Resistance training is anything that makes something more difficult to do. When we apply this concept to exercising, we see that just about everything we do involves some kind of resistance. How effective an exercise is depends on 1) whether it gets us closer to our goal and 2) how fit we are in relation to how demanding the exercise is.
Before getting into any exercise program, two things must be done. The first thing, we all pretty much know, which is getting cleared to work out, preferably by a medical professional. The second thing is to get clear on goals – our reasons for working out. This may sound like a no-brainer, but it is a step many people skip – or fall into by default. It is vital to have a good grasp of why we are deciding to work out. More than anything, this determines what kind of workouts we’re going to do.
What is Resistance Training?
Let’s go through some examples. If our goal is to get rid of body fat, we choose some kind of fat-burning activity. If our goal is to increase visible muscle size, we choose a muscle-building workout. Then we perform that activity at an effective intensity for an effective length of time.
When we factor in our fitness level – how in-shape or out of shape we really are, we can begin to figure out what kind and how much resistance to use. A large amount of excess body fat, poor health, and orders from the doctor to “exercise, but go gradually” all add up to starting out with a lower resistance, low duration, low intensity workout. Think walking in the shallow end of a swimming pool for ten minutes at a time. For this kind of person, this is resistance training.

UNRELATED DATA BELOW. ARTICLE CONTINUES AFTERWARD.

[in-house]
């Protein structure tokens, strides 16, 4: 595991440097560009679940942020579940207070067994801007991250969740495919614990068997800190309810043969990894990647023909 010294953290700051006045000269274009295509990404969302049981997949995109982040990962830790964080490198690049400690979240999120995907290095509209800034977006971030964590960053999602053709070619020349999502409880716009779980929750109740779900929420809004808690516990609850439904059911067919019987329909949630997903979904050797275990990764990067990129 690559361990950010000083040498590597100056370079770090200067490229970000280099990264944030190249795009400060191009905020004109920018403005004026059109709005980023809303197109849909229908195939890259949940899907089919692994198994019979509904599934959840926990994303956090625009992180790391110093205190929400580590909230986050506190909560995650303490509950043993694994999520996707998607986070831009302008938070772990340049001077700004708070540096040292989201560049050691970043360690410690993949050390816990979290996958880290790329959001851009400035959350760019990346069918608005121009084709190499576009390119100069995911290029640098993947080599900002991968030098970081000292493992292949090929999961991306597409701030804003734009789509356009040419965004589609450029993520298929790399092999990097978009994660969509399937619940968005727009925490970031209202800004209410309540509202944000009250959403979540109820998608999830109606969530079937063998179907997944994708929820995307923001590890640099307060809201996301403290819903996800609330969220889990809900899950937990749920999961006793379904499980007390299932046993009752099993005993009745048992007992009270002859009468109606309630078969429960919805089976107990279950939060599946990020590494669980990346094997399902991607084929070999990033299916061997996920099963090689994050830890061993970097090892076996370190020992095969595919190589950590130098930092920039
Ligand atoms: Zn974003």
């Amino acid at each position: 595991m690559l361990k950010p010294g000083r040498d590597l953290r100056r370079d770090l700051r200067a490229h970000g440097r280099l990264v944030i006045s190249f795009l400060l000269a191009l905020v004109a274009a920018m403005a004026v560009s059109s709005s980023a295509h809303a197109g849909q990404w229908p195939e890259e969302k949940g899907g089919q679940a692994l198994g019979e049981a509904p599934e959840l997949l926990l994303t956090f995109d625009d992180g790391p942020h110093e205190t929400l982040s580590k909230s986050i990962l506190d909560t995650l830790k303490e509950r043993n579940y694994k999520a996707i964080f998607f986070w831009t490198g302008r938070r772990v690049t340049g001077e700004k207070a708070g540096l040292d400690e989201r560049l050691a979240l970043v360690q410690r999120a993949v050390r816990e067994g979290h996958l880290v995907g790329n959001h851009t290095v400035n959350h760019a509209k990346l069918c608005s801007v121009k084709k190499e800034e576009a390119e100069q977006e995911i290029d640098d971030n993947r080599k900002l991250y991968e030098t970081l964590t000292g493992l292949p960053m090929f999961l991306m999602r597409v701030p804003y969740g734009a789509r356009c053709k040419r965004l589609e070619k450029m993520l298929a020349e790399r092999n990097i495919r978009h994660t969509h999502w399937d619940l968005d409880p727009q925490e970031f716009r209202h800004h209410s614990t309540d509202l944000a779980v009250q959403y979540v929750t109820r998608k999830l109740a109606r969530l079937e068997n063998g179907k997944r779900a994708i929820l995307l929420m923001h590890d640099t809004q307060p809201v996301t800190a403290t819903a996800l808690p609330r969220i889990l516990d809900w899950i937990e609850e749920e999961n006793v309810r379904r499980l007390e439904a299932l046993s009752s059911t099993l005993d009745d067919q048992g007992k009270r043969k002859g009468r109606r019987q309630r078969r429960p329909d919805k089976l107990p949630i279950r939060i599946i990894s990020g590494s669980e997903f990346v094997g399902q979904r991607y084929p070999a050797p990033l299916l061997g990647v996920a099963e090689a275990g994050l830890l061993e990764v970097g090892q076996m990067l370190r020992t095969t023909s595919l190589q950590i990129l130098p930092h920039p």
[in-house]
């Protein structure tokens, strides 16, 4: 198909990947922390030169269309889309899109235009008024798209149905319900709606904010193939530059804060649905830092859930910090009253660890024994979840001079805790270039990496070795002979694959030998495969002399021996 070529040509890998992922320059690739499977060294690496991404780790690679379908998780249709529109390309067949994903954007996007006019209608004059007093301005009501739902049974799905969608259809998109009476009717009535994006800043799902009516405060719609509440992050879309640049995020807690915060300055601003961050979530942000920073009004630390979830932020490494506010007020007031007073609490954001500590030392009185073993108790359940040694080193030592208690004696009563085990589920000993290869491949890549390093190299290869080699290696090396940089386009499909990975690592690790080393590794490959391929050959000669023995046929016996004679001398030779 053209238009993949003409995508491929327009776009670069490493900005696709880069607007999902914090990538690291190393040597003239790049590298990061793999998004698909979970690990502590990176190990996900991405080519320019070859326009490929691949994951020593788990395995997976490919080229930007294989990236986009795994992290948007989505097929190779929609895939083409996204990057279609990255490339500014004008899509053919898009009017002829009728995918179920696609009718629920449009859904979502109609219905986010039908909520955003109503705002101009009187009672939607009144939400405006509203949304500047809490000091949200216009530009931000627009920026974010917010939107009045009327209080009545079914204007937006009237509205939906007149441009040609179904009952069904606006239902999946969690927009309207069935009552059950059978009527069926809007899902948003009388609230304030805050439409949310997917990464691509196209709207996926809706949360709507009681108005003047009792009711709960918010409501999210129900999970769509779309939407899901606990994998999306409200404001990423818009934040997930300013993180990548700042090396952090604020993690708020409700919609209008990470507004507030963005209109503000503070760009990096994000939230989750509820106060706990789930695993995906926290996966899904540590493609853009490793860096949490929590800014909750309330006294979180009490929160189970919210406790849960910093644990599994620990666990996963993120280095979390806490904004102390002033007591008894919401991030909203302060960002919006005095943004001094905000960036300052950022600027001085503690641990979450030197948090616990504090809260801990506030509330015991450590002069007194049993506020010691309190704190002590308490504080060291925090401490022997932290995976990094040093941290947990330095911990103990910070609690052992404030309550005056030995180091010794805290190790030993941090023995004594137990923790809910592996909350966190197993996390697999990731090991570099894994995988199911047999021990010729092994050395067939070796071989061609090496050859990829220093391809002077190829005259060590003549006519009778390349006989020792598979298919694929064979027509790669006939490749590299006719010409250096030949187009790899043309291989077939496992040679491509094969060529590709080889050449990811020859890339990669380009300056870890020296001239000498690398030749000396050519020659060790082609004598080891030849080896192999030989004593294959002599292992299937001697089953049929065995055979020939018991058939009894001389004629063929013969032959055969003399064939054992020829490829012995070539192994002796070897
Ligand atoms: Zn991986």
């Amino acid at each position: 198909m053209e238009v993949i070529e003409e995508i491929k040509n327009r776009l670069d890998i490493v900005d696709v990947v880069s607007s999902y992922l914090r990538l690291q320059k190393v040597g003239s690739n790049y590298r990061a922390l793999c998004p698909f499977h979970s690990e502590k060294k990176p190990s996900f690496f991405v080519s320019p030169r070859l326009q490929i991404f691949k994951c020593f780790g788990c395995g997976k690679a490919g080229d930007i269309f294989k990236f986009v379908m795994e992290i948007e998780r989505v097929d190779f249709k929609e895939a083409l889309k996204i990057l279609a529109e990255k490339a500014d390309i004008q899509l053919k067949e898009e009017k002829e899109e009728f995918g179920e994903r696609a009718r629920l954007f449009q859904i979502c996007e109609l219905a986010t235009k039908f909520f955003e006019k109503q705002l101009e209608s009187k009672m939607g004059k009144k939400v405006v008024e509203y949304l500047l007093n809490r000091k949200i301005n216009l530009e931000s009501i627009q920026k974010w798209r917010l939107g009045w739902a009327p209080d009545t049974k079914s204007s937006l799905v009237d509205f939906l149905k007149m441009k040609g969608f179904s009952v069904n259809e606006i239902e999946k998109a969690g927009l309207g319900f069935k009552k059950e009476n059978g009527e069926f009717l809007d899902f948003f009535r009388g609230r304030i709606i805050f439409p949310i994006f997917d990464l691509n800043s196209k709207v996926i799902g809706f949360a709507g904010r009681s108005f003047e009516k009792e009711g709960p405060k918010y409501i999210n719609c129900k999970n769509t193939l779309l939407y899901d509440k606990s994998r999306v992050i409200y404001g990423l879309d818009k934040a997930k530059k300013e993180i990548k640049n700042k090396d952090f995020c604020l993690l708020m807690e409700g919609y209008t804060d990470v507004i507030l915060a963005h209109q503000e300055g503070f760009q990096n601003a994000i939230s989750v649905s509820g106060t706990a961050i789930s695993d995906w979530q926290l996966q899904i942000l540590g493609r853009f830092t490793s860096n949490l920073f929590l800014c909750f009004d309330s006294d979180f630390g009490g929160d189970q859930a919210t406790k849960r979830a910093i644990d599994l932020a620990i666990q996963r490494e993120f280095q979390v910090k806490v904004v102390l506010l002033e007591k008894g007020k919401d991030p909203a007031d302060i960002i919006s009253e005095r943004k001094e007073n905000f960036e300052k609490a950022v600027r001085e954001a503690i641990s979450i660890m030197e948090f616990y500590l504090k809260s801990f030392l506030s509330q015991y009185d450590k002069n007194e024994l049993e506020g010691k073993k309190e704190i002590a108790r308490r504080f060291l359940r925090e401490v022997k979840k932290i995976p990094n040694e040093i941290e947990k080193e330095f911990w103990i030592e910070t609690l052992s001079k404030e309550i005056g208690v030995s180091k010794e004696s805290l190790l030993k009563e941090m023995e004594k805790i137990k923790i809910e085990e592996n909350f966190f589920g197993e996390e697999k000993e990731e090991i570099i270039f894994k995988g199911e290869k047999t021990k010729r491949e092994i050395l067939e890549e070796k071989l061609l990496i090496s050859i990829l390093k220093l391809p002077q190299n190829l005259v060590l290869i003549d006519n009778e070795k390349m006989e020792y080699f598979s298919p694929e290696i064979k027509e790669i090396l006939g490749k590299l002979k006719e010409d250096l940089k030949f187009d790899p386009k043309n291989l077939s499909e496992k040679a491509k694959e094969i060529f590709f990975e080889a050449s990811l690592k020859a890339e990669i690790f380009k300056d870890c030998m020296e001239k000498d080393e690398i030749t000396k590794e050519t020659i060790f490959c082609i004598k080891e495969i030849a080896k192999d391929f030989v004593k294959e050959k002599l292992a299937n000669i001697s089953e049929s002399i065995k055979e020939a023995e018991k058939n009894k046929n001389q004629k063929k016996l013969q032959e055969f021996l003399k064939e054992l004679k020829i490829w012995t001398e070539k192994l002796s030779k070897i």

A person with a smaller amount of body fat who used to exercise regularly has a whole different set of parameters. Because his or her body has been in shape at one time, getting back there is not as difficult as getting fit for the first time. A workout for this type of person may include starting at a higher resistance, with somewhat higher intensity and working out for a longer period of time.
As a person gets fitter and healthier, resistance training needs change. What used to be a challenge is now a breeze. This is when a workout needs to be modified. Most gyms have staff, or personal trainers, who can help to safely change up a routine. Exercises can be added, resistance amounts increased, the order of activities changed. If nothing else, gym personnel can be there to monitor activity. That way, problems can be kept to a minimum, and emergencies are dealt with right away.